(Reuters) - Monkeys lack standing to sue for copyright protection and an animal rights group cannot act as legal guardian in such matters, a U.S. appeals court ruled on Monday, in a battle over ownership of a smiling “selfie” taken by an endangered macaque. The dispute stemmed from a famous image that Naruto, a rare crested macaque who lives on an nature reserve, snapped using a camera that British photographer David Slater left mounted and unattended during a 2011 trip. His grinning visage, which Slater published in a wildlife book, went viral and triggered the long-running legal battle over who had the copyright, the animal who snapped the picture or the nature photographer who owned the camera. “The panel held that the monkey lacked statutory standing because the Copyright Act does not expressly authorize animals to file copyright infringement suits,” said the judges of the 9th U.S. Circuit Court of Appeals based in San Francisco. Their opinion added … [Read more...] about Monkey in ‘selfie’ cannot sue for copyright, U.S. court says
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PHILADELPHIA — The jury knew her only as Witness 18. The woman, dressed in the colorful traditional garb of rural Liberia from where she had come, said the man on trial was not an entrepreneur living quietly in Southwest Philadelphia, as he claimed. Rather, she told the court, Mohammed Jabbateh was “Jungle Jabbah,” a ruthless militant commander responsible for barbarous war crimes committed decades ago. In chilling testimony here last fall, the woman, now in her 60s, recounted how Jabbateh had invaded her village in 1991. After killing her brother-in-law by removing his heart, she said, Jabbateh’s fighters did the same to her husband — and then ordered her to cook the organ so they could eat it. “Make yourself strong, ma,” she remembered one of them saying as he urged her to build a fire. “If you don’t do it, he’ll kill us both.” Jabbateh, 51, was convicted in October, not for committing war crimes in Liberia but … [Read more...] about ‘Jungle Jabbah’ was accused of cannibalism and other horrors in Liberia. How a U.S. court brought him to justice.
Three deputy U.S. marshals didn't violate anyone's civil rights when they searched the house of the lover of a doctor accused of running a "pill mill," a federal appeals court panel ruled Thursday. Instead, the marshals had probable cause to enter the home in search of Dr. Stephanie Tarapchak, the U.S. Court Appeals for the 3rdCircuit found. That decision upholds a ruling by U.S. Middle District Judge Malachy E. Mannion, who dismissed a civil rights lawsuit lodged by Tarapchak's paramour, Joseph Pilchesky. Pilchesky claimed the marshals breached his right against unlawful search and seizure when they entered his Scranton home in December 2013. The officers were armed with an arrest warrant from Lackawanna County Court for Tarapchak, who was facing numerous charges, including drug delivery involving death for the overdose death of a patient, the circuit judges noted. Tarapchaks' ex-husband told the marshals she was regularly at Pilchesky's home, the circuit court stated, and on … [Read more...] about Marshals didn’t breach lover’s rights during hunt for ‘pill mill’ doctor, U.S. court rules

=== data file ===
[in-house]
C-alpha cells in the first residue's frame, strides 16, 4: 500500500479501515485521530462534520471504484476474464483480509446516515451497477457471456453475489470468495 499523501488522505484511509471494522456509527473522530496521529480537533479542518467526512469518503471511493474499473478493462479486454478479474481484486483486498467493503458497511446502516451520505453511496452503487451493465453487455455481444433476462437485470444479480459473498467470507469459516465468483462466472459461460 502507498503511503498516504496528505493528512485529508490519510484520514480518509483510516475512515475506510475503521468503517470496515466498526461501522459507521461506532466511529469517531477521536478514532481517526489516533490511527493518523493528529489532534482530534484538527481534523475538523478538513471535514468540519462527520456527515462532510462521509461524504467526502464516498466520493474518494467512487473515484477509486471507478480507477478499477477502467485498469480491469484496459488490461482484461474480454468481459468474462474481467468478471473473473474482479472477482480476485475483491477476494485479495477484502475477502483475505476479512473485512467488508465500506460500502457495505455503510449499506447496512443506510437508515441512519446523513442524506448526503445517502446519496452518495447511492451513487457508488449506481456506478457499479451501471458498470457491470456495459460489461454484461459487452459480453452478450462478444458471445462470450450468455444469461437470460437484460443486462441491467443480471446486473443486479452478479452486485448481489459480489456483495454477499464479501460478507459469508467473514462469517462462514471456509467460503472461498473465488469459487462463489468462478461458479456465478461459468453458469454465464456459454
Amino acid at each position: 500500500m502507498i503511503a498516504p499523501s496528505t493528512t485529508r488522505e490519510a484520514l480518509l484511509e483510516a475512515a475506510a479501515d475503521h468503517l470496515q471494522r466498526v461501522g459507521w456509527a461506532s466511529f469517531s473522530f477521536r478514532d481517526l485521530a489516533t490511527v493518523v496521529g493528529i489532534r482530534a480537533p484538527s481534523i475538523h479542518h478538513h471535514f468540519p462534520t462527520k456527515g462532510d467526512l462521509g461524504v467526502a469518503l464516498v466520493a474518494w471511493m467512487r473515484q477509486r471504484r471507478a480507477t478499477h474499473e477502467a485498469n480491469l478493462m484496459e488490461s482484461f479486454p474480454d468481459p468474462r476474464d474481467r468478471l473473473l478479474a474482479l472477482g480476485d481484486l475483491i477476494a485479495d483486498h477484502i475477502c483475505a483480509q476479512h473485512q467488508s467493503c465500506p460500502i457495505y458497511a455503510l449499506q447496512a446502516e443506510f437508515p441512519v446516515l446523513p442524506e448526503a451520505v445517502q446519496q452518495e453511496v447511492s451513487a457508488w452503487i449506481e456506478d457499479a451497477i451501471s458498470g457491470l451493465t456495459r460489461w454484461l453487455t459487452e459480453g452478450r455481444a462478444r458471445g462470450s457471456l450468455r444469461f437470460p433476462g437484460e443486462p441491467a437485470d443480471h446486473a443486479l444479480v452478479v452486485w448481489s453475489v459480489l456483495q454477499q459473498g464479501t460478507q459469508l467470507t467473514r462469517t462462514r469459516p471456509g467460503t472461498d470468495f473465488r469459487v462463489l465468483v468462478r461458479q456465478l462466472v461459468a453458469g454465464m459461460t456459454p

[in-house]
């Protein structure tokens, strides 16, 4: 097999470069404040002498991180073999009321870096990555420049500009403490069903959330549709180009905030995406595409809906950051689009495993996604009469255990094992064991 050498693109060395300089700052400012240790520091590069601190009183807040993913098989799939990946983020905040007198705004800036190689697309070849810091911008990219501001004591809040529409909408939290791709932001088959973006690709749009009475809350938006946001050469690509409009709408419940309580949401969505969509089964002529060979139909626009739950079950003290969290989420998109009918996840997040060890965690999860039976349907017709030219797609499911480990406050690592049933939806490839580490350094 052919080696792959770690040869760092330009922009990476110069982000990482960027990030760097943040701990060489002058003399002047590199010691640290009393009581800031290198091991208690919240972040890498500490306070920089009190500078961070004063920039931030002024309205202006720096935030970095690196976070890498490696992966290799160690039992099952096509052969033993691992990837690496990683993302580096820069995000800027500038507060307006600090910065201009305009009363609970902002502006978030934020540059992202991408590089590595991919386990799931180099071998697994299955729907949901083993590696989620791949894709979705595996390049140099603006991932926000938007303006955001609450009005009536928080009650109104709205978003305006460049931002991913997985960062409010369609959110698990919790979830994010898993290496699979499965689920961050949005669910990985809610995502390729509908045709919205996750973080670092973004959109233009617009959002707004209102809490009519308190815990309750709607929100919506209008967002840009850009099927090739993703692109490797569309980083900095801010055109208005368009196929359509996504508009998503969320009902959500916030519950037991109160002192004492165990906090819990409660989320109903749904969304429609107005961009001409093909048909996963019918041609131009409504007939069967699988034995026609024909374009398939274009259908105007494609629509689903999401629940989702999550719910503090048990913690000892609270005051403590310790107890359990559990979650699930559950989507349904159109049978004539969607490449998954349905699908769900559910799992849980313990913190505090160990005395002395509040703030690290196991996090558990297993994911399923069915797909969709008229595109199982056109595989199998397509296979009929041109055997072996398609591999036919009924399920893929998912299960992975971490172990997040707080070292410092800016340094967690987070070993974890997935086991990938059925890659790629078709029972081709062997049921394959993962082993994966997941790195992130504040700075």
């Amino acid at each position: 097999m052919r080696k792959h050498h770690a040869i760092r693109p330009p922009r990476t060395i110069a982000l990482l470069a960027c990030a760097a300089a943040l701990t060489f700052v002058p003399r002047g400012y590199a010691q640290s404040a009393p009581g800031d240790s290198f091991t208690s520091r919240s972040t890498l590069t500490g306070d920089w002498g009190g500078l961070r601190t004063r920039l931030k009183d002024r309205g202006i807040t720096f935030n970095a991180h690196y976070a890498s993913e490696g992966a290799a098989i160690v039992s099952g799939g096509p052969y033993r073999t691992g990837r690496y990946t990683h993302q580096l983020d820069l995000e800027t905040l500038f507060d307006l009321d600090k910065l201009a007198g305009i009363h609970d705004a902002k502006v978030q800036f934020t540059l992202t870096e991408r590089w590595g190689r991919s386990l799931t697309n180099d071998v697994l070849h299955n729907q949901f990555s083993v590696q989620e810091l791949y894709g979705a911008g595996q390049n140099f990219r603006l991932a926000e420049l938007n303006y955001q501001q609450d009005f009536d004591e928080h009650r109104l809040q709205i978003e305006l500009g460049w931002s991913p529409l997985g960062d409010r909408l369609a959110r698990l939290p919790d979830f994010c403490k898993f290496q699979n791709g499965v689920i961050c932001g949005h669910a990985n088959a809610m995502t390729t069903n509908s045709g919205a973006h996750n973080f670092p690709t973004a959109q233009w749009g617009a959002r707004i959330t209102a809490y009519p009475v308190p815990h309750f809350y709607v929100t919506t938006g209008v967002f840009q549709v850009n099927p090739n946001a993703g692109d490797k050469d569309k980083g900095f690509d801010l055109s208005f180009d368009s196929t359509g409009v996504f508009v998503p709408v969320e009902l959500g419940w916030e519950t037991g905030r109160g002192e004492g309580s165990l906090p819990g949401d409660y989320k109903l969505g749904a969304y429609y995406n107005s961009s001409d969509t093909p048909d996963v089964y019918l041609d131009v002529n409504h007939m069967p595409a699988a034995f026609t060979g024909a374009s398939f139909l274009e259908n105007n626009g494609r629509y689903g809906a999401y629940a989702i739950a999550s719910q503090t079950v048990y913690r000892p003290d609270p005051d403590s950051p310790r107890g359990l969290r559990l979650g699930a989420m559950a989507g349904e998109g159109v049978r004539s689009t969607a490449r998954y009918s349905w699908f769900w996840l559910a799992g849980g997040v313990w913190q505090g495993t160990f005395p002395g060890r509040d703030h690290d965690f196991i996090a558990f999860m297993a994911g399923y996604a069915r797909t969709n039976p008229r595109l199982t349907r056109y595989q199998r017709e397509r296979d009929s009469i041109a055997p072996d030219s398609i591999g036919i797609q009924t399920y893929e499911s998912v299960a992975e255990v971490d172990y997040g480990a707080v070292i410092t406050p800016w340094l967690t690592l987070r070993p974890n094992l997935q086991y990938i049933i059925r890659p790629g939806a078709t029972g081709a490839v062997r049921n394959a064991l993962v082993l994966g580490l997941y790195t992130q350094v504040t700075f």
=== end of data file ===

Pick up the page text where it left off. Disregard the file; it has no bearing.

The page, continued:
At a time when the current U.S. president is doing everything he can to project the image of the Ugly American abroad, a U.S. court took an unprecedented step to bolster the cause of justice and human rights in other nations.On Tuesday, a Fort Lauderdale jury found former Bolivian President Gonzalo Sanchez de Lozada and his former defense minister, Jose Carlos Sanchez Berzain, responsible for the murders of indigenous people in 2003 during a horrifying month of violence when the Bolivian military was used to squelch protests over the government’s efforts to privatize natural gas reserves.Estimates place the killings at more than 60, with 400 more Aymara (a precursor culture to the Incas) injured. Sanchez de Lozada resigned, fleeing to a suburb of D.C. and his defense minister found safe haven in an affluent community in Miami-Dade County, Fla.In a legal smackdown that reverberated globally, the jury awarded survivors of the victims $10 million in damages. The trial was the first … [Read more...] about Sanchez: U.S. court strikes a blow for human rights abroad
World A district judge in New York has rejected Saudi Arabia’s motion to end a lawsuit that would hold the Sunni Muslim kingdom responsible for the terrorist attacks that took place on September 11, 2001. The judge determined Wednesday that the U.S. court can assume jurisdiction under the Justice Against Sponsors of Terrorism Act (JASTA), which Congress passed in 2016. The relatives of hundreds of people who died in the terrorist attacks have filed numerous lawsuits against the Saudi government over the past 16 years, claiming that it helped support the terrorist group al-Qaida by funding charities that supported Islamic militants. The Saudi government has long denied that it played a role in the attack that killed almost 3,000 people, and had asked that the lawsuit be dismissed because it deserves immunity as a sovereign nation. The plaintiffs called Wednesday’s decision a step forward, saying it means that the Saudi government will be obligated to provide … [Read more...] about Saudi Arabia’s Role in 9/11 Terrorist Attack Can Be Tried in U.S. Court